If Book II of Calvin’s Institutes is about ‘The Knowledge of God the Redeemer in Christ’, as its title suggests, then why do we need to wait until page 100 (of 294) for the Redeemer even to be introduced?

I think the answer is that Calvin wants to make us acutely aware of the truth of the title of chapter 6: that ‘Fallen Man Ought to Seek Redemption in Christ’. Thus chapters 1–5 are about our need for redemption in Christ.

Rather than getting too far out of my depth, let me simply list a few reasons Calvin might give as to why we have such a desperate need of redemption.

1. We ought to seek redemption in Christ because ‘The whole human race perished in the person of Adam’.

Those words, taken from the start of chapter 6, really summarise the whole of the first five chapters, particularly chapter 1.

Although God had generously given us so much in our original creation (which is still a cause for gratitude), yet we now find ourselves in a ‘miserable condition after Adam’s fall’. The awareness of this, ‘when all our boasting and self-assurance are laid low, should truly humble us and overwhelm us with shame’ (II.i.1). Taken together, this shows to man, first, ‘the nature of his duty’, and second, ‘the extent of his ability [i.e., his inability] to carry it out’ (II.i.3).

Through our connection with Adam, we have an ‘inherited corruption’ (II.i.5), which is such that ‘we are so vitiated and perverted in every part of our nature that by this great corruption we stand justly condemned and convicted before God’. Thus ‘this is not liability for another’s transgression’, but it can be said of each one of us, even from infancy, that our ‘whole nature is a seed of sin’ (II.i.8).

2. We ought to seek redemption in Christ because we are unable to set ourselves free from our sinful desires.

When people speak of having ‘free will’, they often follow that by saying, ‘I’m not a robot!’ In other words, we speak of having ‘free will’ if we act willingly, not out of compulsion. But does that mean we are able to set ourselves free from our love of sin? Not at all:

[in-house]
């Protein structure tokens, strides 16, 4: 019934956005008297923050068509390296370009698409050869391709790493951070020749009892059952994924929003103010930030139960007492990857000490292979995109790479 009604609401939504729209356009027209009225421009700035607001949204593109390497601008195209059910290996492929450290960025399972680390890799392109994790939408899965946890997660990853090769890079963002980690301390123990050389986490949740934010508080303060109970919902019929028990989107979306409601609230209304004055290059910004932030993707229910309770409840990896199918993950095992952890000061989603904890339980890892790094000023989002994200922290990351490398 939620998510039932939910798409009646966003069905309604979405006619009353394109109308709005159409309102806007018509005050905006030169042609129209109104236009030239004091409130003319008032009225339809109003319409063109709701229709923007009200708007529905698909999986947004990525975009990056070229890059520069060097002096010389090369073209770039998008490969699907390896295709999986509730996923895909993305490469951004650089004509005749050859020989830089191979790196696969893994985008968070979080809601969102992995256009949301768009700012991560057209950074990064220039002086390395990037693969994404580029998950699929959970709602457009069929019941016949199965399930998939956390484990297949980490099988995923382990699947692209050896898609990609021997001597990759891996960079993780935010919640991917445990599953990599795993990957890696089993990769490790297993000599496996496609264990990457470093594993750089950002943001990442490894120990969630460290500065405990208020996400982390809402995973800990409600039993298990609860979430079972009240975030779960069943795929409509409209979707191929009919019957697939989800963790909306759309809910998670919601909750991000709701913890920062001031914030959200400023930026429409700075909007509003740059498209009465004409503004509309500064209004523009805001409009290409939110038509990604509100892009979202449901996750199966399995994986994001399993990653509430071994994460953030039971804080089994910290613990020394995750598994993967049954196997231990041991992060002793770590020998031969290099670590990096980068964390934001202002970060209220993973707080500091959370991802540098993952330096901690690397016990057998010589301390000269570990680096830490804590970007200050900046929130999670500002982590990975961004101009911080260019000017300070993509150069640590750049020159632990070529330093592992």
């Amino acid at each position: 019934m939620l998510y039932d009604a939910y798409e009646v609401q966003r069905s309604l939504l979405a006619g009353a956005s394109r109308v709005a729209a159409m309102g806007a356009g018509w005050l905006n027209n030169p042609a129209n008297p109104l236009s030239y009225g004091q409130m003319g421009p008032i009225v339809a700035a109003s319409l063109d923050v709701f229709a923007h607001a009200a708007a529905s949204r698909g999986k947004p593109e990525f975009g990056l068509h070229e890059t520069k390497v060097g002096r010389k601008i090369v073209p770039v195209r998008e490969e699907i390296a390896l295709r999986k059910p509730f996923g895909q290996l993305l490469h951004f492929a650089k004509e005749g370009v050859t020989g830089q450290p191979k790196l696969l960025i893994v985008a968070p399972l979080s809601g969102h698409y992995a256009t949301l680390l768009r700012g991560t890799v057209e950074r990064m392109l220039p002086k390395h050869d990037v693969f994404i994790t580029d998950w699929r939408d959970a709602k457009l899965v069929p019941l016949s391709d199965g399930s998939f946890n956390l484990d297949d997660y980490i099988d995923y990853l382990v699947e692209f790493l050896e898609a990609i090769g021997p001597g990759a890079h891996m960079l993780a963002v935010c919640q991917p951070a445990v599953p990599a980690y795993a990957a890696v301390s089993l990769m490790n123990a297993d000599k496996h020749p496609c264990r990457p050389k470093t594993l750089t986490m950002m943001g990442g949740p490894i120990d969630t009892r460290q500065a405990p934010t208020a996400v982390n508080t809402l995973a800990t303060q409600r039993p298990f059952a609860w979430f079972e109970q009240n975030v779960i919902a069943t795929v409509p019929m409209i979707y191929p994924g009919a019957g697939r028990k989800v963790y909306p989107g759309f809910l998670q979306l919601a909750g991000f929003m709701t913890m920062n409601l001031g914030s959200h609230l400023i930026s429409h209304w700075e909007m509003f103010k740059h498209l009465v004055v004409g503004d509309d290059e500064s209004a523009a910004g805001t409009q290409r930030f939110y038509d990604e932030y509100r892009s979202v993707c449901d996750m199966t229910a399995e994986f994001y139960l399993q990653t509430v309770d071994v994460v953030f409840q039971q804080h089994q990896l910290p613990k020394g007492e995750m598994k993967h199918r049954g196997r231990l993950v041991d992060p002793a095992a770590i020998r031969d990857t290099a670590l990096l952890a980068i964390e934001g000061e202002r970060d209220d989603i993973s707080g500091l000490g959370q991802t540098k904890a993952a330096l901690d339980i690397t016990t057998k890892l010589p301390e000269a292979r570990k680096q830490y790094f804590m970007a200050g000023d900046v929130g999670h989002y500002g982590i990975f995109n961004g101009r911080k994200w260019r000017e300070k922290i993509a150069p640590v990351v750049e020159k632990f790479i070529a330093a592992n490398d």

Man will then be spoken of as having this sort of free decision, not because he has free choice equally of good and evil, but because he acts wickedly by will, not by compulsion. Well put, indeed, but what purpose is served by labeling with a proud name such a slight thing? A noble freedom, indeed—for man not to be forced to serve sin, yet to be such a willing slave that his will is bound by the fetters of sin! (II.ii.7)

To take a contemporary example, it is beyond doubt, surely, that no more vile concoction has emerged from the schemes of man than the filth that is Marmite. And yet some people consume it on a regular basis, not of compulsion, but willingly! They ‘freely’ choose to fill their stomachs with such poison, because they actually love it! They have free will—they are not robots—but are they free to reject the evil and choose the good? Are they free to change their appetites, so that they begin to detest Marmite, and love decent food instead? No, they are not!

Nor are we free, of our own power, to begin to detest sin and love Christ instead.

3. We ought to seek redemption in Christ because even the good things we do as non-Christians do not show that we need Christ any less.

Calvin speaks in exalted terms of the knowledge and understanding given to unbelievers:

If we regard the Spirit of God as the sole fountain of truth, we shall neither reject the truth itself, nor despise it wherever it shall appear, unless we wish to dishonor the Spirit of God’ (II.ii.15).

But this is restricted to their understanding of ‘earthly things’ (an understanding which, though corrupted, is still present), and doesn’t extend to their grasp of ‘heavenly things’:

I call ‘earthly things’ those which do not pertain to God or his Kingdom, to true justice, or to the blessedness of the future life; but which have their significance and relationship with regard to the present life and are, in a sense, confined within its bounds. I call ‘heavenly things’ the pure knowledge of God, the nature of true righteousness, and the mysteries of the Heavenly Kingdom (II.ii.13).

Included in the first category are those principles that enable societies to function well:

Of the first class the following ought to be said: since man is by nature a social animal, he tends through natural instinct to foster and preserve society. … Hence arises that unvarying consent of all nations and of individual mortals with regard to laws (II.ii.13).

But this kind of knowledge does not take away our need for Christ’s redemption:

It therefore remains for us to understand that the way to the Kingdom of God is open only to him whose mind has been made new by the illumination of the Holy Spirit (II.ii.20).

With the ‘bad news’ of the gospel made clear, the way is now open for the ‘good news’ of the gospel: our redemption in Christ.